Ground Fault Circuit Interrupters (GFCIs)
GFCI outlets are designed for use in areas where water is present. Because water conducts electricity very effectively, it can cause the hot and neutral sides of an outlet to connect. The resulting flow of current can kill. GFCIs detect any leakage of electrical current, immediately interrupting the flow of power.
Before 1962, building codes didn't require plug-in outlets to be grounded and polarized. This standard was implemented to provide greater protection for homeowners. That third prong, the ground pin, is there for a reason. It provides another way for current to leave the home if something goes wrong.
If you have outlets in the home that aren't grounded, don't install a grounded outlet with the existing two-wires available. Hire an electrician to rewire all your outlets so they are grounded. Not only could it save your home from fire, it will also protect all your electronic appliances.
Arc-Fault Circuit Interrupters (AFCIs)
If you have never heard of this type of plug, you aren't alone.
AFCI outlets are required in any bedroom receptacle as this is the most common location for what is known as an arch between the hot and neutral sides of the plug. This arc is a serious fire hazard and occurs frequently in old receptacles.
Monitor Outlet Condition
Look for loose-fitting plugs, as these can overheat and cause a fire. Replace wall plates that become damaged. While you are at it, make sure that all unused outlets have safety covers on them if there are small children in the home.
Check Power Strips and Extension Cords
Power strips and extension cords are the source of many electrical fires, mostly because too many power hungry appliances and fixtures are connected to them at once. If a power strip's breaker keeps tripping, consider that a sign that too many things are plugged in.
It is important to make sure that extension cords are in good condition. Watch for signs of wear on the insulating covering. Cracks, scrapes and frays are signs that a cord needs to be replaced. Never staple any type of power cord to the wall. Use tape instead. Also, never run cords under carpet where damage could occur out of sight.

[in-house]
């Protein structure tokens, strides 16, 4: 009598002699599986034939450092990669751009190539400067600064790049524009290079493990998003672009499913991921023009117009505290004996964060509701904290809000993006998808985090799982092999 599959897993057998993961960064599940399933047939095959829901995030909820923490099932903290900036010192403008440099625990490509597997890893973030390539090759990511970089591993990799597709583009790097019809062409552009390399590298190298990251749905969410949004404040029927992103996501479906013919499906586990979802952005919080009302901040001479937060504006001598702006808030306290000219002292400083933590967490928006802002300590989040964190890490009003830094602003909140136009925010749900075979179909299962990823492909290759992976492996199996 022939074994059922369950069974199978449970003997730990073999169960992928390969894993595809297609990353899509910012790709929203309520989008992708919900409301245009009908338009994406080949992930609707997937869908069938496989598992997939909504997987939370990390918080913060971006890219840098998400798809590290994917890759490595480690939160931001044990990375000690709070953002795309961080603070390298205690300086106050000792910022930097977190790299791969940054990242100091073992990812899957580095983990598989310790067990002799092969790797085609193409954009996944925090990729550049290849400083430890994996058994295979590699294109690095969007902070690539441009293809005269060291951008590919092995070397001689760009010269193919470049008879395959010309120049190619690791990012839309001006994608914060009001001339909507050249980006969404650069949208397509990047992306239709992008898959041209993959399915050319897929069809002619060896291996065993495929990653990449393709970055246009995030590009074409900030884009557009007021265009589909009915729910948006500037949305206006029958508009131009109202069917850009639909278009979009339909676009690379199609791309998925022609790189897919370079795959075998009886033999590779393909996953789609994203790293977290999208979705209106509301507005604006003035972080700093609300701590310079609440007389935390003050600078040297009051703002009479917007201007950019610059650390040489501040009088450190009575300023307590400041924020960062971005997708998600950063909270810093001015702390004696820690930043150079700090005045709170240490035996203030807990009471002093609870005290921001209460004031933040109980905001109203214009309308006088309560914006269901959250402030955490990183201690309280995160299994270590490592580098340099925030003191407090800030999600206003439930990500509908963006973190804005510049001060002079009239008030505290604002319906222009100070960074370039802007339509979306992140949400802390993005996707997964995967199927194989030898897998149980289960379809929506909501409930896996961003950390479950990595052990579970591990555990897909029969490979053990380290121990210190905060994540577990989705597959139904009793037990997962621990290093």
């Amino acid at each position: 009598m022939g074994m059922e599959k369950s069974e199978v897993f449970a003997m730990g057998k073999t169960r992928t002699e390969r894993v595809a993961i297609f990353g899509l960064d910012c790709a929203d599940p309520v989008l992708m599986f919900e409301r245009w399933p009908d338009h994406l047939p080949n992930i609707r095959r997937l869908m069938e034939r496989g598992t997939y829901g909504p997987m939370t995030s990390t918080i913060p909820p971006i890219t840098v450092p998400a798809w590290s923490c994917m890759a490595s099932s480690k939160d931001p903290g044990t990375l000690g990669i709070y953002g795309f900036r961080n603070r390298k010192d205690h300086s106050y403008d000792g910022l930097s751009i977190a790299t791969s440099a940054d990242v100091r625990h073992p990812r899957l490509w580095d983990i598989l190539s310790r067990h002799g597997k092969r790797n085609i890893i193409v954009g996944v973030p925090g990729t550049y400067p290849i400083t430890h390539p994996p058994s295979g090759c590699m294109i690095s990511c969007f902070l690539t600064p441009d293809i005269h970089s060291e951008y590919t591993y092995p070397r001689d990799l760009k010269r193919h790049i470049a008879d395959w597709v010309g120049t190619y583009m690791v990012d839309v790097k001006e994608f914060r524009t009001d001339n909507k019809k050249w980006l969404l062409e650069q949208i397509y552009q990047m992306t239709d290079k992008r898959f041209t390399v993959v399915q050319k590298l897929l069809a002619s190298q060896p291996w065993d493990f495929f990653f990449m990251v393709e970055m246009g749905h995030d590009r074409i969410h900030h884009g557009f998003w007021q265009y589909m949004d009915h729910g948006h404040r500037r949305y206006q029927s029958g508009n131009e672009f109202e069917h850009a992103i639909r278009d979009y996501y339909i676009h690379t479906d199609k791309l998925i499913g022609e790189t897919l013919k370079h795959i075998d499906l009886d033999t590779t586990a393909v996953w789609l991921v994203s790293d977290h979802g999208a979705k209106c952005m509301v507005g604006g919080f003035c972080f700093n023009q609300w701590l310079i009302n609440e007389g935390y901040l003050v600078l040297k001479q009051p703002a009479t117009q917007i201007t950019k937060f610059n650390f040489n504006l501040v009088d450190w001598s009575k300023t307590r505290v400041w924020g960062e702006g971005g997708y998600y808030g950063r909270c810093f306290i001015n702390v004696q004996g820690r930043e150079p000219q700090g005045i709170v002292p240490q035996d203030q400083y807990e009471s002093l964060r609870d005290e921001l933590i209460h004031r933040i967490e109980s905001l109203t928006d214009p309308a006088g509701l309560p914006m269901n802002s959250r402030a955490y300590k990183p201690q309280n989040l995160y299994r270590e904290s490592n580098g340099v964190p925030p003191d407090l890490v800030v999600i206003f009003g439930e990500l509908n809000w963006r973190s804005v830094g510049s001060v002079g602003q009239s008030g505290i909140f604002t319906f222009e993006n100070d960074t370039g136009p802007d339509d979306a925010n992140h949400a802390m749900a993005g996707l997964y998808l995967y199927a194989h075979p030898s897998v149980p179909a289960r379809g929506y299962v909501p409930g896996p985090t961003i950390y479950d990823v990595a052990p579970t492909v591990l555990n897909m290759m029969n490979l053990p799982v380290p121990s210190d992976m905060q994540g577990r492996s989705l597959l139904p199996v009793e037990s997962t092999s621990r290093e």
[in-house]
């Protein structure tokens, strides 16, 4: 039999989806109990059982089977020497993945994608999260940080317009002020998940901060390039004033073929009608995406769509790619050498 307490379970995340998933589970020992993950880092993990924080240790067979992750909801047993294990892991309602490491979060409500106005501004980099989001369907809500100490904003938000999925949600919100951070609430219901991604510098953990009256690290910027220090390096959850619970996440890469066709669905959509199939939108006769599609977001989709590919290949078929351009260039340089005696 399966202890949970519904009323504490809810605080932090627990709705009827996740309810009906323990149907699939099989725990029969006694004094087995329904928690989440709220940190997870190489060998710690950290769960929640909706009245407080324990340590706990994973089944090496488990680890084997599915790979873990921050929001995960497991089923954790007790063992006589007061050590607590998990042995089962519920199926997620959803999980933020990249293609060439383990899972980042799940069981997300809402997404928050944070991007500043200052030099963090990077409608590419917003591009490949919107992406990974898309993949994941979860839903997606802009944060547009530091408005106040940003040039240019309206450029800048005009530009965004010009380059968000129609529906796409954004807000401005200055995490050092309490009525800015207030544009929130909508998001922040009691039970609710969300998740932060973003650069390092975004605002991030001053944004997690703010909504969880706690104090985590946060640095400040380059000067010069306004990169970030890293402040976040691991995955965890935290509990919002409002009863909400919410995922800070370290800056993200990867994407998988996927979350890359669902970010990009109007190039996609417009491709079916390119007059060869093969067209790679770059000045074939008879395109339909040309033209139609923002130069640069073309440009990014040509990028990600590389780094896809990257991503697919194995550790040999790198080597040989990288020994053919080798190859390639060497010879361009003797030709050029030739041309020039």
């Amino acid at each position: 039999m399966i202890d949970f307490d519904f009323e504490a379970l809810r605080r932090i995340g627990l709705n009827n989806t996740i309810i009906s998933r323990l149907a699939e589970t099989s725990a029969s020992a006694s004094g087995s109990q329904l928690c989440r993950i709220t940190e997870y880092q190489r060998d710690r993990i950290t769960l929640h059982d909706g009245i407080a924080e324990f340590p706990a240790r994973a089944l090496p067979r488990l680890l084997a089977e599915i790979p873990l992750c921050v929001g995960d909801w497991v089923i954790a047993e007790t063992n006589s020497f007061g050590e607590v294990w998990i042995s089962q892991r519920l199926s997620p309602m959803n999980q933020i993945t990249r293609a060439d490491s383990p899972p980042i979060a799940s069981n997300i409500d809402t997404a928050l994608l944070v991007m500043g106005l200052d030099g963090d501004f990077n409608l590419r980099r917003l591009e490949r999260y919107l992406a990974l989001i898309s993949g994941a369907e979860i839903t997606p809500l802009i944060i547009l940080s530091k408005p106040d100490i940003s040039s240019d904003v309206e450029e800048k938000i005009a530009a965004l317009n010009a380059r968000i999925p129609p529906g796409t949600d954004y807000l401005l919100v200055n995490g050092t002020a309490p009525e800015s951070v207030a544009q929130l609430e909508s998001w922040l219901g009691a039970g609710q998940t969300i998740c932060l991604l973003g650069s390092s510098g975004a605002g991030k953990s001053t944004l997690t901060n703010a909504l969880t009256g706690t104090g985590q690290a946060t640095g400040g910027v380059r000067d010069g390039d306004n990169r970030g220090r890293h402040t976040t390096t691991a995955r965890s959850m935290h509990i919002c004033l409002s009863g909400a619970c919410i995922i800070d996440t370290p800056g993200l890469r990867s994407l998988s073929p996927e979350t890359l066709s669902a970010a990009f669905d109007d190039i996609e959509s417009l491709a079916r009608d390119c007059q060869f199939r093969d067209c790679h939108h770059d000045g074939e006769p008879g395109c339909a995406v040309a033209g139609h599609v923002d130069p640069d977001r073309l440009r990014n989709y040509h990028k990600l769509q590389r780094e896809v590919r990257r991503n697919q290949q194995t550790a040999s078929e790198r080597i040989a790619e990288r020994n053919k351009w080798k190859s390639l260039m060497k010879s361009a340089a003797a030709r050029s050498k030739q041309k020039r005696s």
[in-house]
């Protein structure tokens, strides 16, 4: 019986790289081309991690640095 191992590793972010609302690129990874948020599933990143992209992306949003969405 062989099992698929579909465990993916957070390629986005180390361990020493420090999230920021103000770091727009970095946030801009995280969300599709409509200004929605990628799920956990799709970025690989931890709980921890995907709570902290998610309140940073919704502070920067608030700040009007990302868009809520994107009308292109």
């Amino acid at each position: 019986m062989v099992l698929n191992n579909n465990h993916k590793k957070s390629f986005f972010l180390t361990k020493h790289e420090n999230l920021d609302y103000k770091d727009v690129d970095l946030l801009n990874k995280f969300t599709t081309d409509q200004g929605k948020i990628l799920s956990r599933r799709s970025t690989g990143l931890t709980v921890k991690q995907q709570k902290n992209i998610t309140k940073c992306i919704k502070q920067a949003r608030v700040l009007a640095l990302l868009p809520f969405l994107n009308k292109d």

Match Wattage on Light Bulbs to Fixture Limits
Almost all light fixtures list 60 watts as the maximum wattage for incandescent light bulbs. Exceeding this rating can cause overheating of the light fixture, damage and ultimately fire. If the fixture has an open design that allows air to flow freely, you may safely use most CFL bulbs because their maximum wattage is far less than 60 watts. Beware of using CFL bulbs in enclosed fixtures, unless the bulb has been designed for that use. The standard CFL can overheat.
Replace or Repair Appliances that Cause Shocks
Any appliance that gives you a shock when you touch it should be unplugged immediately. If you or an electrician cannot identify the source of the problem, replace the appliance. Also beware of any appliances that trip your circuit breakers or blow fuses.
Plug Space Heaters into Unburdened Circuits
If you plug too many heaters into a series of plugs that are on the same wire, you can overheat the wire in the wall. While this will trip the breaker, cumulative damage to the wire's insulation can eventually cause an electrical house fire.
At Baker & Sons we have 23 years of residential and commercial electrical experience. We help Sarasota, Manatee & Charlotte County property owners renovate their electrical systems with minimal disruption to their lives.
Call us today at (941) 377-3602 for an evaluation of your electrical system. We'll give you an honest assessment and tell you whether we can save you money through an electrical renovation. We will explore all the solutions and help you as a Florida property owner find the best short and long-term option for your budget.